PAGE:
Types Of Private Equity Due Diligence

It is often mused that the success of an investment is directly proportionate to the rigor of the initial analysis. Whether this is true or not (there’s always the risk of analysis paralysis), private equity firms expend an inordinate amount of effort on determining the viability of a potential investment. The following list, although not exhaustive, describes some common forms of due diligence (DD) in private equity:

  1. Commercial: initially, the private equity team conducts this internally. It begins with the construction of an extensive questionnaire delivered to and completed by the management team. The questionnaire requests information on structure, offerings, financials, insurance, employees, etc. The private equity team will then perform extensive analysis on this data to determine whether they will proceed with paid analysis e.g. expert interviews and engaging management consultants.
  2. Financial / Accounting: this analysis attempts to verify the accuracy of accounts and to glean important financial information that can support the investment decision. The analysis will discuss margins, working capital, capex, forecasts, trends in expenses, diversification of revenue streams, etc.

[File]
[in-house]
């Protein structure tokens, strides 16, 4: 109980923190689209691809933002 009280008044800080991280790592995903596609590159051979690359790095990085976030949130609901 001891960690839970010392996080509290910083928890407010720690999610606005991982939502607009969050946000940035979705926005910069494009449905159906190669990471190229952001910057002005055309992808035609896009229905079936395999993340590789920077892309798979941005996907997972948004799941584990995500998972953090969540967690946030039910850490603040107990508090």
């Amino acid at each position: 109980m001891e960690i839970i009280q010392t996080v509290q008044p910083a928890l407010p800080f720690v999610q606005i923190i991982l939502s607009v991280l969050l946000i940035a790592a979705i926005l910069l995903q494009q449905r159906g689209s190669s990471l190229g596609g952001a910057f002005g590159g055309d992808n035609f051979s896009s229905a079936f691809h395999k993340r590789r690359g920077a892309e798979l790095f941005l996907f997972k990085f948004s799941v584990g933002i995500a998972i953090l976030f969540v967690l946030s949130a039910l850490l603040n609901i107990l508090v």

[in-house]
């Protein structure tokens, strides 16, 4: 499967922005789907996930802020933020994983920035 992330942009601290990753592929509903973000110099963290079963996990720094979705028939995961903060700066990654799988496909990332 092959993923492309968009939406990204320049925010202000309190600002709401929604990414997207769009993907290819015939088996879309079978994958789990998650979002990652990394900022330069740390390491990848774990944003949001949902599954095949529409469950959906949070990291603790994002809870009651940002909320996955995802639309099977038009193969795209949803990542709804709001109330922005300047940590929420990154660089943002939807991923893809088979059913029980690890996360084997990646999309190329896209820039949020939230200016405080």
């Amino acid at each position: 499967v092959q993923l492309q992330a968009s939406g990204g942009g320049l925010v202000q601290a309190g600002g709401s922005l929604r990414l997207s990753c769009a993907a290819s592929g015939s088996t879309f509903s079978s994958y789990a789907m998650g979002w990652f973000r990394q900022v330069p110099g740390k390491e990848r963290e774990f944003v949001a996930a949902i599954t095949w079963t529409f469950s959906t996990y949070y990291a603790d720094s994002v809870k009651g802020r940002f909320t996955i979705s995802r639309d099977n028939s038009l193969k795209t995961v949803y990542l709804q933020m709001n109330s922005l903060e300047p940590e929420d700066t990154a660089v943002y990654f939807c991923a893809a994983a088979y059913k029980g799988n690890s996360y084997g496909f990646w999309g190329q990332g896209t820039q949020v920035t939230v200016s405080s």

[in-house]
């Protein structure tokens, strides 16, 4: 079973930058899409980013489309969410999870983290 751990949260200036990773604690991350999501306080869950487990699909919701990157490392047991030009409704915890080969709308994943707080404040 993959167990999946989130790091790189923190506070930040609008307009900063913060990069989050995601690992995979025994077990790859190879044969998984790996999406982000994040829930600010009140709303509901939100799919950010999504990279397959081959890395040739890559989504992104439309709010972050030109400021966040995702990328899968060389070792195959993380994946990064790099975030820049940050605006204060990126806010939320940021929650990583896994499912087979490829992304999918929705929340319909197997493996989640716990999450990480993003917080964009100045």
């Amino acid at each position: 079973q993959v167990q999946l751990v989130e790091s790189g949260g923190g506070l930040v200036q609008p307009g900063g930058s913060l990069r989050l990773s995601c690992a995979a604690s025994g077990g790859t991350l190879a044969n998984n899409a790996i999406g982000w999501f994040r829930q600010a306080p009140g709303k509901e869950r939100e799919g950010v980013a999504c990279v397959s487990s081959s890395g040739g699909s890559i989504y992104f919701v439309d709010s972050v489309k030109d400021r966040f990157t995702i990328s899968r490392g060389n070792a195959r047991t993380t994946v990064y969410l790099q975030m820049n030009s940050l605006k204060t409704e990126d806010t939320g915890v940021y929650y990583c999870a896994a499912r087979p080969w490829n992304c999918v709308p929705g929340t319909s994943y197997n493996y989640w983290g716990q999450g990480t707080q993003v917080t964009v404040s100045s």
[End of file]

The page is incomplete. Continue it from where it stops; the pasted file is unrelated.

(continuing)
3. Tax: this is similar to accounting due diligence, but focused specifically on statutory taxation and outstanding tax liabilities. Tax analysis will also uncover ways to structure the deal and run the business in the future.
  4. Legal: this is mostly concerned with the structure of the business and its legal operating entities. The output will discuss charges against assets, property leases, commercial & employment contracts, intellectual property, and any outstanding litigation. Often the legal due diligence team also handles the preparation of the transaction documentation since it already understands the business.
  5. Insurance: although often overlooked, insurance due diligence is an important part of risk management for a private equity firm. It is mostly concerned with understanding the ideal level of insurance for a business and comparing that to the current level of insurance. Another major consideration is the ongoing exposure to potential claims based on events from the past.
  6. Industry / Market: the private equity firm or external industry experts will conduct this, depending on the firm’s internal skill set. The purpose is to determine the position and value of the business from the perspective of an industry professional. It is especially useful in industries that command a specialised skill set.
  7. Other: a multitude of other types of private equity due diligence, such as environmental, social & governance (ESG) and ethical, are considered on a case-by-case basis and in consultation with the team and their respective skills.


Deal Execution, Due Diligence

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